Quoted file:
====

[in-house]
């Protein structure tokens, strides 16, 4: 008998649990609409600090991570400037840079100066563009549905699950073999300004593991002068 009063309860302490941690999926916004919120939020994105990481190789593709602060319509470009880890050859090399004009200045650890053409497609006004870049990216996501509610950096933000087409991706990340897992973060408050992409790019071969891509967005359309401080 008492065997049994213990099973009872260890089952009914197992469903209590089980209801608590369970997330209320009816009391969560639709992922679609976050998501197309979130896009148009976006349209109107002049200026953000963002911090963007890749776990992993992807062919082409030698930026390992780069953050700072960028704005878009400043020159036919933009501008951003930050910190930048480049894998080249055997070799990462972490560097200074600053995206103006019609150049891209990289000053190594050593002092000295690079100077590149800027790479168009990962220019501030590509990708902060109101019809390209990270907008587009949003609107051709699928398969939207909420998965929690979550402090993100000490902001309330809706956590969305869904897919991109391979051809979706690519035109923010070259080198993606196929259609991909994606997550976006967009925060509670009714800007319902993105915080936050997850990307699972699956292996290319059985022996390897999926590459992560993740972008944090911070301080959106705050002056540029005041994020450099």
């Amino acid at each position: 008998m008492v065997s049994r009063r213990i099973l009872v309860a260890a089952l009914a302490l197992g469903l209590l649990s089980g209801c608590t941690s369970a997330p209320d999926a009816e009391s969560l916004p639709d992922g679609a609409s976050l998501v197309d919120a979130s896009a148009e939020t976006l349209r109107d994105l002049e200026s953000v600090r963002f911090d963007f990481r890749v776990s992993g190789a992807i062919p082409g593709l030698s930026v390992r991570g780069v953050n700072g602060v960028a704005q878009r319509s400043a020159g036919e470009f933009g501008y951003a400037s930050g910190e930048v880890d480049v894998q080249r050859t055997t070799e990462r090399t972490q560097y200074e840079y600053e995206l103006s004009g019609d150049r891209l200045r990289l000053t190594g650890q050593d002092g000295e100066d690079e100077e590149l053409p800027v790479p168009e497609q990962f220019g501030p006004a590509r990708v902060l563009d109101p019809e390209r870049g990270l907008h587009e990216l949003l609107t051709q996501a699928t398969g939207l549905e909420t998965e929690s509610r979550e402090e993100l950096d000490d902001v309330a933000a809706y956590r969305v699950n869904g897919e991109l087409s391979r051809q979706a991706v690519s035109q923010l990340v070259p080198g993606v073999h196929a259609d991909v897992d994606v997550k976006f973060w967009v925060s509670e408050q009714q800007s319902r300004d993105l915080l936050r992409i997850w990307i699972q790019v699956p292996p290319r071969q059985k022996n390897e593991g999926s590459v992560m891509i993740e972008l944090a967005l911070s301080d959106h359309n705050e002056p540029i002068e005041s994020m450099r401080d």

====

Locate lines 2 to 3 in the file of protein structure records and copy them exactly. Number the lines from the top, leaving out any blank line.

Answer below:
């Protein structure tokens, strides 16, 4: 008998649990609409600090991570400037840079100066563009549905699950073999300004593991002068 009063309860302490941690999926916004919120939020994105990481190789593709602060319509470009880890050859090399004009200045650890053409497609006004870049990216996501509610950096933000087409991706990340897992973060408050992409790019071969891509967005359309401080 008492065997049994213990099973009872260890089952009914197992469903209590089980209801608590369970997330209320009816009391969560639709992922679609976050998501197309979130896009148009976006349209109107002049200026953000963002911090963007890749776990992993992807062919082409030698930026390992780069953050700072960028704005878009400043020159036919933009501008951003930050910190930048480049894998080249055997070799990462972490560097200074600053995206103006019609150049891209990289000053190594050593002092000295690079100077590149800027790479168009990962220019501030590509990708902060109101019809390209990270907008587009949003609107051709699928398969939207909420998965929690979550402090993100000490902001309330809706956590969305869904897919991109391979051809979706690519035109923010070259080198993606196929259609991909994606997550976006967009925060509670009714800007319902993105915080936050997850990307699972699956292996290319059985022996390897999926590459992560993740972008944090911070301080959106705050002056540029005041994020450099």
């Amino acid at each position: 008998m008492v065997s049994r009063r213990i099973l009872v309860a260890a089952l009914a302490l197992g469903l209590l649990s089980g209801c608590t941690s369970a997330p209320d999926a009816e009391s969560l916004p639709d992922g679609a609409s976050l998501v197309d919120a979130s896009a148009e939020t976006l349209r109107d994105l002049e200026s953000v600090r963002f911090d963007f990481r890749v776990s992993g190789a992807i062919p082409g593709l030698s930026v390992r991570g780069v953050n700072g602060v960028a704005q878009r319509s400043a020159g036919e470009f933009g501008y951003a400037s930050g910190e930048v880890d480049v894998q080249r050859t055997t070799e990462r090399t972490q560097y200074e840079y600053e995206l103006s004009g019609d150049r891209l200045r990289l000053t190594g650890q050593d002092g000295e100066d690079e100077e590149l053409p800027v790479p168009e497609q990962f220019g501030p006004a590509r990708v902060l563009d109101p019809e390209r870049g990270l907008h587009e990216l949003l609107t051709q996501a699928t398969g939207l549905e909420t998965e929690s509610r979550e402090e993100l950096d000490d902001v309330a933000a809706y956590r969305v699950n869904g897919e991109l087409s391979r051809q979706a991706v690519s035109q923010l990340v070259p080198g993606v073999h196929a259609d991909v897992d994606v997550k976006f973060w967009v925060s509670e408050q009714q800007s319902r300004d993105l915080l936050r992409i997850w990307i699972q790019v699956p292996p290319r071969q059985k022996n390897e593991g999926s590459v992560m891509i993740e972008l944090a967005l911070s301080d959106h359309n705050e002056p540029i002068e005041s994020m450099r401080d």